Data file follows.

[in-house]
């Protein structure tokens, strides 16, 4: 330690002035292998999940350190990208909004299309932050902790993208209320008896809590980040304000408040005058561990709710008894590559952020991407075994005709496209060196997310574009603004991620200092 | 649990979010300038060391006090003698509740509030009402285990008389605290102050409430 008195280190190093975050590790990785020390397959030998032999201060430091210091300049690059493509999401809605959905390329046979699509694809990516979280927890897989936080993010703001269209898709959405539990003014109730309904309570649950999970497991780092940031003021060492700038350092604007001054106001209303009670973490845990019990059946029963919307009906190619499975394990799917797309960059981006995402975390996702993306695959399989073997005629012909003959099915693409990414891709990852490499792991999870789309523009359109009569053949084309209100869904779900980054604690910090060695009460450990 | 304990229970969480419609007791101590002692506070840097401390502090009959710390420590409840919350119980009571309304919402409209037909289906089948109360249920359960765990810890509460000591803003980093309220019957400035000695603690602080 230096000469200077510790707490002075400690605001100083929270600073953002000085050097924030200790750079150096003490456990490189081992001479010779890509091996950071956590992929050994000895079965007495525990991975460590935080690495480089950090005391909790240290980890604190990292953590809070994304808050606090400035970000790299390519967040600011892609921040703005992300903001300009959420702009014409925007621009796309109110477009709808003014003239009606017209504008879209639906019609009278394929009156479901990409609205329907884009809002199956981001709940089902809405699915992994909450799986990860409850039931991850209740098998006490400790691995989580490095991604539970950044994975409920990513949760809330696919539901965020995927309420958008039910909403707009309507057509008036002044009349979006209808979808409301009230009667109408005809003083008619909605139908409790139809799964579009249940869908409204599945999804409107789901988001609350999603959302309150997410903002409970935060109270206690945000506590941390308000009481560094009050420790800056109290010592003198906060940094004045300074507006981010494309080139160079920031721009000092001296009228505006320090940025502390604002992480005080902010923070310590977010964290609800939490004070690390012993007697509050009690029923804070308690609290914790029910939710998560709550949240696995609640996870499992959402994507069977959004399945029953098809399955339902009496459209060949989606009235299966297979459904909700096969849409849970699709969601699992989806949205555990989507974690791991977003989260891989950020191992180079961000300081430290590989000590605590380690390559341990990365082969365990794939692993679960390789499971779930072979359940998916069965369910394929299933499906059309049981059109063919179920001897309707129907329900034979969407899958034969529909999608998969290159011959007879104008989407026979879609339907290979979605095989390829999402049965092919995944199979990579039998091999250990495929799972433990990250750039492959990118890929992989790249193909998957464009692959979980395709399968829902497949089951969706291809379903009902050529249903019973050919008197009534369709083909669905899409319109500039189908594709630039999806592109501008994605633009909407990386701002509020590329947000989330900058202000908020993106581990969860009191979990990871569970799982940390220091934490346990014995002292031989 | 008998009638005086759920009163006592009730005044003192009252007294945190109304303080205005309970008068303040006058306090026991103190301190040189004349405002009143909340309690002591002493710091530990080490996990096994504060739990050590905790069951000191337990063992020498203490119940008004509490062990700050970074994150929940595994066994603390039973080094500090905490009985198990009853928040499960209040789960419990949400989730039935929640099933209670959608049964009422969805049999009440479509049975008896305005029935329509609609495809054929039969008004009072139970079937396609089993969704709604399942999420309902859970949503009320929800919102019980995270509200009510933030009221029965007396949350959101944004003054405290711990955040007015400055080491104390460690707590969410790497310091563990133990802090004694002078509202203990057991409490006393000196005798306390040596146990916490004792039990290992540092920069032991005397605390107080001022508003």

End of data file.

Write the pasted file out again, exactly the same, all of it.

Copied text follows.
[in-house]
């Protein structure tokens, strides 16, 4: 330690002035292998999940350190990208909004299309932050902790993208209320008896809590980040304000408040005058561990709710008894590559952020991407075994005709496209060196997310574009603004991620200092 | 649990979010300038060391006090003698509740509030009402285990008389605290102050409430 008195280190190093975050590790990785020390397959030998032999201060430091210091300049690059493509999401809605959905390329046979699509694809990516979280927890897989936080993010703001269209898709959405539990003014109730309904309570649950999970497991780092940031003021060492700038350092604007001054106001209303009670973490845990019990059946029963919307009906190619499975394990799917797309960059981006995402975390996702993306695959399989073997005629012909003959099915693409990414891709990852490499792991999870789309523009359109009569053949084309209100869904779900980054604690910090060695009460450990 | 304990229970969480419609007791101590002692506070840097401390502090009959710390420590409840919350119980009571309304919402409209037909289906089948109360249920359960765990810890509460000591803003980093309220019957400035000695603690602080 230096000469200077510790707490002075400690605001100083929270600073953002000085050097924030200790750079150096003490456990490189081992001479010779890509091996950071956590992929050994000895079965007495525990991975460590935080690495480089950090005391909790240290980890604190990292953590809070994304808050606090400035970000790299390519967040600011892609921040703005992300903001300009959420702009014409925007621009796309109110477009709808003014003239009606017209504008879209639906019609009278394929009156479901990409609205329907884009809002199956981001709940089902809405699915992994909450799986990860409850039931991850209740098998006490400790691995989580490095991604539970950044994975409920990513949760809330696919539901965020995927309420958008039910909403707009309507057509008036002044009349979006209808979808409301009230009667109408005809003083008619909605139908409790139809799964579009249940869908409204599945999804409107789901988001609350999603959302309150997410903002409970935060109270206690945000506590941390308000009481560094009050420790800056109290010592003198906060940094004045300074507006981010494309080139160079920031721009000092001296009228505006320090940025502390604002992480005080902010923070310590977010964290609800939490004070690390012993007697509050009690029923804070308690609290914790029910939710998560709550949240696995609640996870499992959402994507069977959004399945029953098809399955339902009496459209060949989606009235299966297979459904909700096969849409849970699709969601699992989806949205555990989507974690791991977003989260891989950020191992180079961000300081430290590989000590605590380690390559341990990365082969365990794939692993679960390789499971779930072979359940998916069965369910394929299933499906059309049981059109063919179920001897309707129907329900034979969407899958034969529909999608998969290159011959007879104008989407026979879609339907290979979605095989390829999402049965092919995944199979990579039998091999250990495929799972433990990250750039492959990118890929992989790249193909998957464009692959979980395709399968829902497949089951969706291809379903009902050529249903019973050919008197009534369709083909669905899409319109500039189908594709630039999806592109501008994605633009909407990386701002509020590329947000989330900058202000908020993106581990969860009191979990990871569970799982940390220091934490346990014995002292031989 | 008998009638005086759920009163006592009730005044003192009252007294945190109304303080205005309970008068303040006058306090026991103190301190040189004349405002009143909340309690002591002493710091530990080490996990096994504060739990050590905790069951000191337990063992020498203490119940008004509490062990700050970074994150929940595994066994603390039973080094500090905490009985198990009853928040499960209040789960419990949400989730039935929640099933209670959608049964009422969805049999009440479509049975008896305005029935329509609609495809054929039969008004009072139970079937396609089993969704709604399942999420309902859970949503009320929800919102019980995270509200009510933030009221029965007396949350959101944004003054405290711990955040007015400055080491104390460690707590969410790497310091563990133990802090004694002078509202203990057991409490006393000196005798306390040596146990916490004792039990290992540092920069032991005397605390107080001022508003």